QR code .


QR code (abbreviated from Quick Response Code) is the trademark for a type of matrix bar code (or two-dimensional bar code) first designed for the automotive industry in Japan. A bar code is a machine-readable optical label that contains information about the item to which it is attached. A QR code uses four standardized encoding modes (numeric, alphanumeric, byte / binary, and kanji) to efficiently store data; extensions may also be used.
The QR Code system has become popular outside the automotive industry due to its fast readability and greater storage capacity compared to standard UPC bar codes. Applications include product tracking, item identification, time tracking, document management, general marketing, and much more.
A QR code consists of black modules (square dots) arranged in a square grid on a white background, which can be read by an imaging device (such as a camera) and processed using Reed–Solomon error correction until the image can be appropriately interpreted. The required data are then extracted from patterns present in both horizontal and vertical components of the image.

History

The QR code system was invented in 1994 by Denso Wave. Its purpose was to track vehicles during manufacture; it was designed to allow high-speed component scanning.[3] Although initially used for tracking parts in vehicle manufacturing, QR codes now are used in a much broader context, including both commercial tracking applications and convenience-oriented applications aimed at mobile-phone users (termed mobile tagging). QR codes may be used to display text to the user, to add a vCard contact to the user’s device, to open a Uniform Resource Identifier (URI), or to compose an e-mail or text message. Users can generate and print their own QR codes for others to scan and use by visiting one of several paid and free QR code generating sites or apps. The technology has since become one of the most-used types of two-dimensional barcode.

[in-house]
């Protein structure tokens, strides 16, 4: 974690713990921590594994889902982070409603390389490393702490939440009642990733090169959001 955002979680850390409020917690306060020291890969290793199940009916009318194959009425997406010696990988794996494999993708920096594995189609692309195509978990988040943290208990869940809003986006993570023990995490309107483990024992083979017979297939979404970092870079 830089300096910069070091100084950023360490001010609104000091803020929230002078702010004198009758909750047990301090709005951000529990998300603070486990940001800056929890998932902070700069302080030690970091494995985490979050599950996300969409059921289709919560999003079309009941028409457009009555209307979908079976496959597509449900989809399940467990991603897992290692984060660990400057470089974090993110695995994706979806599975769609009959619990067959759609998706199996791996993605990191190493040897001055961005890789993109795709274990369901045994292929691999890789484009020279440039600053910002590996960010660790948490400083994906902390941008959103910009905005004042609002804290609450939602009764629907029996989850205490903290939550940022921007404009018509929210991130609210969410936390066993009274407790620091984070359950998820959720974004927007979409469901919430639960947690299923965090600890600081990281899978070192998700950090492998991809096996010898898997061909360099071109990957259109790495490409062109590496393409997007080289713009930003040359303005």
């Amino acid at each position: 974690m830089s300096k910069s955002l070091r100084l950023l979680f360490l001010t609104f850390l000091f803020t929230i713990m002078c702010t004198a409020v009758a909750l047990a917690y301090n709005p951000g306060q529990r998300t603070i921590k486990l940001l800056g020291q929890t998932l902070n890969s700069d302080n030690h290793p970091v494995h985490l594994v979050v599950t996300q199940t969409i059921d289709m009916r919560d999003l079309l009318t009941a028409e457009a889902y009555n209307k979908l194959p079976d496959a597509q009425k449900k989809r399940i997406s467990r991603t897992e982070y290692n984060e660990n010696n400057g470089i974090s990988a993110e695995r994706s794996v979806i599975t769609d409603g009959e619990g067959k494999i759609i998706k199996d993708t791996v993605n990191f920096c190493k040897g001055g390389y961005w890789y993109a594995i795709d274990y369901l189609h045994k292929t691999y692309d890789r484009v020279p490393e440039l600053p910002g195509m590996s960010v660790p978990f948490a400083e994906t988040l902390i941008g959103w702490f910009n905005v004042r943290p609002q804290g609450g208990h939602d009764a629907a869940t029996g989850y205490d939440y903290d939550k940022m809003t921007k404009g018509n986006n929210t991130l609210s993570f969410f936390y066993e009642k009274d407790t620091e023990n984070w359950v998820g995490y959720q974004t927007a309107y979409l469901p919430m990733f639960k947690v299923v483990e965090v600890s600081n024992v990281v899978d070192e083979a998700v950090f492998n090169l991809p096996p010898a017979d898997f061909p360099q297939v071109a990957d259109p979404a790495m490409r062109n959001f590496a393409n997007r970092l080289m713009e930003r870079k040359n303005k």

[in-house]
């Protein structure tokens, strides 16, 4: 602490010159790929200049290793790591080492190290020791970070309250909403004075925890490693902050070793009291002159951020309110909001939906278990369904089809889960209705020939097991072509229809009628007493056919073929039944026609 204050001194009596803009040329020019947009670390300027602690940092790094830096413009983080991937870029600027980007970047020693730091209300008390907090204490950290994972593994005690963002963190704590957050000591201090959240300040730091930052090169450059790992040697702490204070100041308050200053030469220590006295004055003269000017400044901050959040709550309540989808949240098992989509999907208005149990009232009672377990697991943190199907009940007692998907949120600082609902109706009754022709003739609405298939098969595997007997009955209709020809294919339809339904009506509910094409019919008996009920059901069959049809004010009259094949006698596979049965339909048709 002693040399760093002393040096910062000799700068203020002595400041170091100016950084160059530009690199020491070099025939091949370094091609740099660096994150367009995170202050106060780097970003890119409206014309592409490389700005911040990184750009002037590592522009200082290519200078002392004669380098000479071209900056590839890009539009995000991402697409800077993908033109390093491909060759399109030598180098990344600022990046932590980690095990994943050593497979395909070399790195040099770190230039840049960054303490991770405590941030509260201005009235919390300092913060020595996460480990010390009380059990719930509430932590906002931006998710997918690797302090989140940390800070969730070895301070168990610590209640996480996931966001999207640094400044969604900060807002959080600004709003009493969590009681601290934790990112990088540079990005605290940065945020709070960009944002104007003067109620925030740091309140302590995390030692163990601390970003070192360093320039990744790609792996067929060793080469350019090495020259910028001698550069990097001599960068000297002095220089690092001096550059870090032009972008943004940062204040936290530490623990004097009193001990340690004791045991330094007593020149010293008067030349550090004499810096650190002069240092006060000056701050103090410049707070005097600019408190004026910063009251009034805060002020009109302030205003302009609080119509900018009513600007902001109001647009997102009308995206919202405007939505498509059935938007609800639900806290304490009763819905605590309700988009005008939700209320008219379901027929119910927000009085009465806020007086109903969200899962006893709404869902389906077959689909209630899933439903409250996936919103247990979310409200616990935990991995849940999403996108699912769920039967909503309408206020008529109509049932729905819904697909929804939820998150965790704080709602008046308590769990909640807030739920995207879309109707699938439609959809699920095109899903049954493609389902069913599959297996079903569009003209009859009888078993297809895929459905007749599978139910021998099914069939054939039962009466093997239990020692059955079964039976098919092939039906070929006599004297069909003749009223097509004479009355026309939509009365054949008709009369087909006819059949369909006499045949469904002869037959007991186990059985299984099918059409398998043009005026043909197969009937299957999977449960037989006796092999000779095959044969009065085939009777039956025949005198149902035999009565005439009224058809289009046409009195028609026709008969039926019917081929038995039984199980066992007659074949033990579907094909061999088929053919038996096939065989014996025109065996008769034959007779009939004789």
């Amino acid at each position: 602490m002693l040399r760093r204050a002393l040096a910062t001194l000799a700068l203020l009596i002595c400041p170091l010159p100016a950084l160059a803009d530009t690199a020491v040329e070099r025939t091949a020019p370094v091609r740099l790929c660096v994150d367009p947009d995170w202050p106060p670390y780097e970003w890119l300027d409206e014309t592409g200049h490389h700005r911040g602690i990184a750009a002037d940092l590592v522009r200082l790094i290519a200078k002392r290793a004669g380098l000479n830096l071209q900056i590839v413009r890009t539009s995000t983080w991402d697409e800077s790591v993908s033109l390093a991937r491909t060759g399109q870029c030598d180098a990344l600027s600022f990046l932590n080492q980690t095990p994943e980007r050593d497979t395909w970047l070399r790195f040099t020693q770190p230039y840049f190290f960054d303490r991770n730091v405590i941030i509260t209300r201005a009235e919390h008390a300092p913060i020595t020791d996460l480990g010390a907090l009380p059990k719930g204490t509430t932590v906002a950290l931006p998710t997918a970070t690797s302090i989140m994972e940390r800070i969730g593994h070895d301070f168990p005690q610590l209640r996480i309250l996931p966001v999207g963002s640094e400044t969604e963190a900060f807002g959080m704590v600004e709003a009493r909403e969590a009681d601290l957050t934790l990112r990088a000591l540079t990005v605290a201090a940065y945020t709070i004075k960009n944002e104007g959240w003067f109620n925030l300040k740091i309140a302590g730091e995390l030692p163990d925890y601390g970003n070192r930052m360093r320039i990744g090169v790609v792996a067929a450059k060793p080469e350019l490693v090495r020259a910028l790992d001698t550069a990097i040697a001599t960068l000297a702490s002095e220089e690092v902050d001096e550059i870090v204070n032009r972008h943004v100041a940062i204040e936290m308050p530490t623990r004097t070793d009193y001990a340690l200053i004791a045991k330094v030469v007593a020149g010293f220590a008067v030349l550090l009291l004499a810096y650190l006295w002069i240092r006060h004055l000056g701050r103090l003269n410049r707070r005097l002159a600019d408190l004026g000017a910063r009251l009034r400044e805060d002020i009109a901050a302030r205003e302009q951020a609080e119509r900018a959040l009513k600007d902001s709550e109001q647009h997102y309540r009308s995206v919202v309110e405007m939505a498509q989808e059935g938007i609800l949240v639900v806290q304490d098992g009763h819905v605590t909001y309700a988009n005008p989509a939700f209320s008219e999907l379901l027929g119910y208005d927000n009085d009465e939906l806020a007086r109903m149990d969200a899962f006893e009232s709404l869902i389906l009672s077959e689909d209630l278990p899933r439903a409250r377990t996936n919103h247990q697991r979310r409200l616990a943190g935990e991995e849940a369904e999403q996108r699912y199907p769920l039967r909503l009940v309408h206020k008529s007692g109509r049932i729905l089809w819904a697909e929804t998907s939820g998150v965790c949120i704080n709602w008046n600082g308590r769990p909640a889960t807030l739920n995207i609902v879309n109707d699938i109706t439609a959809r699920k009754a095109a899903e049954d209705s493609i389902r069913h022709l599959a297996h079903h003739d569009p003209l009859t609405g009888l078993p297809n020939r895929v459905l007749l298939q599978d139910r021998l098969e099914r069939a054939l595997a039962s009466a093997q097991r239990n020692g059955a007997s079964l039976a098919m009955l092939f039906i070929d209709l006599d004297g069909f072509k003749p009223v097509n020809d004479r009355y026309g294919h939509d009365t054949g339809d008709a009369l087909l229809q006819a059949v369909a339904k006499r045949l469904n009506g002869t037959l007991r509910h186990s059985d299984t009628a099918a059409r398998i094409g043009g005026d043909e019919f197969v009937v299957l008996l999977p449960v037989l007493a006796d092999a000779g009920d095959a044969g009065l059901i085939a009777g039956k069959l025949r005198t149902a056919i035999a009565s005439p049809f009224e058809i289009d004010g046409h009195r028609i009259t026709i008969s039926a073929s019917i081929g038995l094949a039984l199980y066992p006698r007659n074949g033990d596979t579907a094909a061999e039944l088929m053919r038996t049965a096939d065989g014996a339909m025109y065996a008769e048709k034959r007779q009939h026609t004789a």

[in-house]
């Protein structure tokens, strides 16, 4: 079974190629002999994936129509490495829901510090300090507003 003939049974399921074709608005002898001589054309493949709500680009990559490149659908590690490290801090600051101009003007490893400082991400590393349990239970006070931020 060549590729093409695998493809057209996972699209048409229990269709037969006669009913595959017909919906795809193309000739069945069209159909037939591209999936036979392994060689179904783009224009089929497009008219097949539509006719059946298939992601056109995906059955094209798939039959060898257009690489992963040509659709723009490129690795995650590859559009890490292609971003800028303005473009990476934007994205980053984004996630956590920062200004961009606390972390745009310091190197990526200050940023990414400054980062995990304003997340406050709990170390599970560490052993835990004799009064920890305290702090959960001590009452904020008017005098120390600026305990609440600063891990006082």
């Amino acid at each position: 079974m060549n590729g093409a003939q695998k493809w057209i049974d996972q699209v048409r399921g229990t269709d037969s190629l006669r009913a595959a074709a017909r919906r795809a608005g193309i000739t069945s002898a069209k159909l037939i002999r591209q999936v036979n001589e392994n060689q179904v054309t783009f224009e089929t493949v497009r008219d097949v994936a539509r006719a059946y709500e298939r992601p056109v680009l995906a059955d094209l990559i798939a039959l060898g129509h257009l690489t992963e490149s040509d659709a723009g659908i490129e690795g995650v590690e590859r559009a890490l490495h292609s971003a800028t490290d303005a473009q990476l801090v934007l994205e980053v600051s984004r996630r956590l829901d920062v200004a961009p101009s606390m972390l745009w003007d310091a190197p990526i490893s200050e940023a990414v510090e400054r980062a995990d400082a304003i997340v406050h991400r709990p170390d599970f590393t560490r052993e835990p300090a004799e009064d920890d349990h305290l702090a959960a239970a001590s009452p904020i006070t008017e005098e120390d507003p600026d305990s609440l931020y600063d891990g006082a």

Uses

Originally designed for industrial uses, QR codes have become common in consumer advertising. Typically, a smartphone is used as a QR code scanner, displaying the code and converting it to some useful form (such as a standard URL for a website, thereby obviating the need for a user to type it into a web browser).
A QR code in Japan used on a large billboard.
“In the shopping industry, knowing what causes the consumers to be motivated when approaching products by the use of QR codes, advertisers and marketers can use the behavior of scanning to get consumers to buy, causing it to have the best impact on ad and marketing design.” As a result, the QR code has become a focus of advertising strategy, since it provides quick and effortless access to the brand’s website. Beyond mere convenience to the consumer, the importance of this capability is that it increases the conversion rate (that is, it increases the chance that contact with the advertisement will convert to a sale), by coaxing interested prospects further down the conversion funnel without any delay or effort, bringing the viewer to the advertiser’s website immediately, where a longer and more targeted sales pitch may continue.